The Good Girl Movie Review
"Friends" may be winding down - and in my opinion should have been finished a year or two ago - and the stars of the show are going to need somewhere else to work. With exception to Courtney Cox, all of the "Friends" have primarily stuck to what they know best - slapstick comedy - when it comes to their movie choices. Matthew Perry is the best example, having done movies like Almost Heroes and most recently Serving Sara, and Matt LeBlanc typically plays an idiot just like he does on television. Schwimmer really has only had minor roles, except for one or two romance comedies where he plays a bumbling nerd... sound familiar? Lisa Kudrow has had more success, but still sticks to her annoying quirkiness. And Courtney Cox, though she has veered away from comedy at times, has done nothing more than horror movies. So it is refreshing to see Jennifer Aniston do a movie like The Good Girl, a dark comedy-drama that allows her to display her acting range. It also helps that The Good Girl is a very good movie.
Aniston stars as a lonely grocery store clerk who is severely depressed, but hides it for the most part. She is married to a bumbling idiot (played by a great actor, John C. Reilly) who paints houses for a living, and really wants a child, though it seems that one of them is infertile. However, when she meets the new clerk (Jake Gyllenhaal), a young, right-out-of-college guy who views the world the same way she does, things begin to change, she begins to enjoy herself, and an affair starts. She is having the time of her life, but after a while she realizes that everything has consequences - people are going to find out, she still does, after all, have a husband, and then there's that little matter of getting pregnant...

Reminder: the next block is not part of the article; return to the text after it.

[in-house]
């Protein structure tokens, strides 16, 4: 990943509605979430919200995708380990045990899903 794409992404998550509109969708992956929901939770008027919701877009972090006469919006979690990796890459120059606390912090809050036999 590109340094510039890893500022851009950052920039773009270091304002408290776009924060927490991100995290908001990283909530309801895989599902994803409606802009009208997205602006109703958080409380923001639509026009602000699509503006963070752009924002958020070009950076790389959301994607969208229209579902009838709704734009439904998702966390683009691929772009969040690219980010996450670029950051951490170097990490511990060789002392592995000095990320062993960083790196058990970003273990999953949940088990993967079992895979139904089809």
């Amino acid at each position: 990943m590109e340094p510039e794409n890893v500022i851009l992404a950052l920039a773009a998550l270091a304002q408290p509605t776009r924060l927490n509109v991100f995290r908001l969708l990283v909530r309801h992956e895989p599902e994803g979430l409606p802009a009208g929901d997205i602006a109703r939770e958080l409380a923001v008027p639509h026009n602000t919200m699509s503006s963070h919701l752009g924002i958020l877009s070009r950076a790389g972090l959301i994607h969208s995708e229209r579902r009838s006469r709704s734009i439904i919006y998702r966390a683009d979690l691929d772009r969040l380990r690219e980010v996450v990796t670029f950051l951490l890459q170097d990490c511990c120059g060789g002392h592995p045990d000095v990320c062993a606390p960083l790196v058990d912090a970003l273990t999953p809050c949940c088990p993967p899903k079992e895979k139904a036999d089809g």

The Good Girl is witty and hilarious, sort of like American Beauty. It is nowhere near the quality of that classic, but has similar aspects. The main character is depressed, the people all around her are pretty strange, and the comedy is derived from simplicity - things people say wouldn't be all that funny taken out of context, but in the whole scheme of the movie are pretty damn funny. There's the cosmetics girl who got demoted from the PA job, the Bible-thumping security guard, the manic-depressive lover, the idiotic husband, and the forgotten best friend, all of which add to this quaint little world of small-town, Southern United States strangeness.
If the script is good, the acting is fabulous. Out of all of the "Friends," Jennifer Aniston is the most likely to have a steady career. Many critics think that Aniston is not made for sitcom television, but she definitely shows here that she has a place somewhere. Her acting and facial expressions are perfect; I wouldn't be surprised if she won some awards at the end of the year.
Jake Gyllenhaal also turns in a moving performance.
My only problem with the movie is not even the movie's fault, but I have to mention it because it was distracting and it's just plain funny. Either The Good Girl has really bad editing or more likely the projectionist just messed up, but throughout the whole movie, we could see the microphones hanging down from above the characters. I missed the first fifteen minutes of the film because I was laughing so hard (uncontrollably), and they remained on screen for the rest of the movie. It was quite frustrating.
The Good Girl - aside from the microphone problem - is a top notch movie with a good story, great acting, and a funny yet dark script. The ending is a little weak but nothing too bad, and I'd recommend this to anyone who likes a quirky comedy here and there.
Review by Erik Samdahl unless otherwise indicated.